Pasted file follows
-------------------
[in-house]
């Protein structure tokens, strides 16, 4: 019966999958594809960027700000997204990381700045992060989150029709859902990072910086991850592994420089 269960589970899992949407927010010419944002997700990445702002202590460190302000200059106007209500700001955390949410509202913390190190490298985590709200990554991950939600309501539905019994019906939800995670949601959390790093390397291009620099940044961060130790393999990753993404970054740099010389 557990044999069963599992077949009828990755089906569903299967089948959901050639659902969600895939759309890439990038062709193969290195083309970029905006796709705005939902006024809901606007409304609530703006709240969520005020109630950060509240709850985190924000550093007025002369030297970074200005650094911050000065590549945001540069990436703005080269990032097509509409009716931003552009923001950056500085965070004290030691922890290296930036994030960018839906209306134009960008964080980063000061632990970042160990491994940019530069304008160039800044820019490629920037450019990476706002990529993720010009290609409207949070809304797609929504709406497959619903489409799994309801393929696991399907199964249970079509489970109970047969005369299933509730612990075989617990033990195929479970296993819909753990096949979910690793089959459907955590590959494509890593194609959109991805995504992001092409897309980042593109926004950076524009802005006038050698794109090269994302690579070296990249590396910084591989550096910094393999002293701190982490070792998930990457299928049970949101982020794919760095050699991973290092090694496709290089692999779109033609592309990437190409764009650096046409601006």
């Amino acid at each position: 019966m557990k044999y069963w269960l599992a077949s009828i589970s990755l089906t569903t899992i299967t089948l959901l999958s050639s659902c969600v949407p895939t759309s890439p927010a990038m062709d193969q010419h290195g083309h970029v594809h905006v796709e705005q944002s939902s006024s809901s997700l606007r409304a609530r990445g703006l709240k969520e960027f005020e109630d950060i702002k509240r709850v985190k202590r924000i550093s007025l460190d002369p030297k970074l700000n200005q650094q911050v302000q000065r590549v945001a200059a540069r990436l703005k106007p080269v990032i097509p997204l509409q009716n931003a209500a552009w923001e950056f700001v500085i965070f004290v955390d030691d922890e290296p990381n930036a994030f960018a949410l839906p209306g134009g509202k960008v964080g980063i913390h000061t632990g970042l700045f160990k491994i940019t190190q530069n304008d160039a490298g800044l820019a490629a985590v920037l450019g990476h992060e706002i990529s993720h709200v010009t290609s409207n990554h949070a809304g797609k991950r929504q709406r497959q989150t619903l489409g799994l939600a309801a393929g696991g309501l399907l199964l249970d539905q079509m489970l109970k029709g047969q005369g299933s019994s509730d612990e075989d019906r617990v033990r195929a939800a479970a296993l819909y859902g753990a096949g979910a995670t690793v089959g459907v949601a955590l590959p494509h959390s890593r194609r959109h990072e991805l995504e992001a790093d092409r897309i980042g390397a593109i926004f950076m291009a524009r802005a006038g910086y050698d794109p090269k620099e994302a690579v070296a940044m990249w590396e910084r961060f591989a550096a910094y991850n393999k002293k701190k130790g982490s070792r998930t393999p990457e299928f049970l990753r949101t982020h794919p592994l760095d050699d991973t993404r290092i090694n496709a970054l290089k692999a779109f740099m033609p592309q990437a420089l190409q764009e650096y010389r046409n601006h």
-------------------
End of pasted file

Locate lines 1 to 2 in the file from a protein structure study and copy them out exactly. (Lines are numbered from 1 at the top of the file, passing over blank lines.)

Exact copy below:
[in-house]
């Protein structure tokens, strides 16, 4: 019966999958594809960027700000997204990381700045992060989150029709859902990072910086991850592994420089 269960589970899992949407927010010419944002997700990445702002202590460190302000200059106007209500700001955390949410509202913390190190490298985590709200990554991950939600309501539905019994019906939800995670949601959390790093390397291009620099940044961060130790393999990753993404970054740099010389 557990044999069963599992077949009828990755089906569903299967089948959901050639659902969600895939759309890439990038062709193969290195083309970029905006796709705005939902006024809901606007409304609530703006709240969520005020109630950060509240709850985190924000550093007025002369030297970074200005650094911050000065590549945001540069990436703005080269990032097509509409009716931003552009923001950056500085965070004290030691922890290296930036994030960018839906209306134009960008964080980063000061632990970042160990491994940019530069304008160039800044820019490629920037450019990476706002990529993720010009290609409207949070809304797609929504709406497959619903489409799994309801393929696991399907199964249970079509489970109970047969005369299933509730612990075989617990033990195929479970296993819909753990096949979910690793089959459907955590590959494509890593194609959109991805995504992001092409897309980042593109926004950076524009802005006038050698794109090269994302690579070296990249590396910084591989550096910094393999002293701190982490070792998930990457299928049970949101982020794919760095050699991973290092090694496709290089692999779109033609592309990437190409764009650096046409601006």